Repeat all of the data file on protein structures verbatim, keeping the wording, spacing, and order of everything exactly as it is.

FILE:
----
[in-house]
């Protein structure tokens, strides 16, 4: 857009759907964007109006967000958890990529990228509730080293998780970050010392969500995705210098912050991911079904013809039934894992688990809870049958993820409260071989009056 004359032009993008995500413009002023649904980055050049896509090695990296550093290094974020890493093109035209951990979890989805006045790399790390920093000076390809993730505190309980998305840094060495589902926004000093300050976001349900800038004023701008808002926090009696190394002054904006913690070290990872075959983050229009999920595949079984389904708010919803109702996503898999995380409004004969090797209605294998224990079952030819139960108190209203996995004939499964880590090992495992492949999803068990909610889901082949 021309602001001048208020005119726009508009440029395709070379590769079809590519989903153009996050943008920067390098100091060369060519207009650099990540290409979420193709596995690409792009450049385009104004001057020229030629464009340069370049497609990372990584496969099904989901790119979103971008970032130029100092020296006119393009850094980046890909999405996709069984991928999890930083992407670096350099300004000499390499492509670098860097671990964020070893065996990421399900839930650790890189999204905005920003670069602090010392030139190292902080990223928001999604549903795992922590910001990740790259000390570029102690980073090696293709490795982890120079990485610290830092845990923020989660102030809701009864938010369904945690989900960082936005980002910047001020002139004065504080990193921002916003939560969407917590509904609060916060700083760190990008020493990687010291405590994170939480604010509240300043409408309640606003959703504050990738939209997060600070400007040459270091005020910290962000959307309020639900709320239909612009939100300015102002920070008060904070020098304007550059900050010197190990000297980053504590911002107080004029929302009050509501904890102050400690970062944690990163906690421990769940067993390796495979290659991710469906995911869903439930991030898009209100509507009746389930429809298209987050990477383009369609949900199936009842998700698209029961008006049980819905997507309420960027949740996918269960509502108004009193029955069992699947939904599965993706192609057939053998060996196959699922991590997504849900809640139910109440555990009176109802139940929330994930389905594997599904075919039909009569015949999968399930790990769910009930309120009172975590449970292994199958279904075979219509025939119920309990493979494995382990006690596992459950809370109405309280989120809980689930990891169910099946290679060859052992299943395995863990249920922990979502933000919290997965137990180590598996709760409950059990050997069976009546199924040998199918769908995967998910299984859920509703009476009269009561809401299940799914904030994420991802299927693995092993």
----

[in-house]
């Protein structure tokens, strides 16, 4: 857009759907964007109006967000958890990529990228509730080293998780970050010392969500995705210098912050991911079904013809039934894992688990809870049958993820409260071989009056 004359032009993008995500413009002023649904980055050049896509090695990296550093290094974020890493093109035209951990979890989805006045790399790390920093000076390809993730505190309980998305840094060495589902926004000093300050976001349900800038004023701008808002926090009696190394002054904006913690070290990872075959983050229009999920595949079984389904708010919803109702996503898999995380409004004969090797209605294998224990079952030819139960108190209203996995004939499964880590090992495992492949999803068990909610889901082949 021309602001001048208020005119726009508009440029395709070379590769079809590519989903153009996050943008920067390098100091060369060519207009650099990540290409979420193709596995690409792009450049385009104004001057020229030629464009340069370049497609990372990584496969099904989901790119979103971008970032130029100092020296006119393009850094980046890909999405996709069984991928999890930083992407670096350099300004000499390499492509670098860097671990964020070893065996990421399900839930650790890189999204905005920003670069602090010392030139190292902080990223928001999604549903795992922590910001990740790259000390570029102690980073090696293709490795982890120079990485610290830092845990923020989660102030809701009864938010369904945690989900960082936005980002910047001020002139004065504080990193921002916003939560969407917590509904609060916060700083760190990008020493990687010291405590994170939480604010509240300043409408309640606003959703504050990738939209997060600070400007040459270091005020910290962000959307309020639900709320239909612009939100300015102002920070008060904070020098304007550059900050010197190990000297980053504590911002107080004029929302009050509501904890102050400690970062944690990163906690421990769940067993390796495979290659991710469906995911869903439930991030898009209100509507009746389930429809298209987050990477383009369609949900199936009842998700698209029961008006049980819905997507309420960027949740996918269960509502108004009193029955069992699947939904599965993706192609057939053998060996196959699922991590997504849900809640139910109440555990009176109802139940929330994930389905594997599904075919039909009569015949999968399930790990769910009930309120009172975590449970292994199958279904075979219509025939119920309990493979494995382990006690596992459950809370109405309280989120809980689930990891169910099946290679060859052992299943395995863990249920922990979502933000919290997965137990180590598996709760409950059990050997069976009546199924040998199918769908995967998910299984859920509703009476009269009561809401299940799914904030994420991802299927693995092993």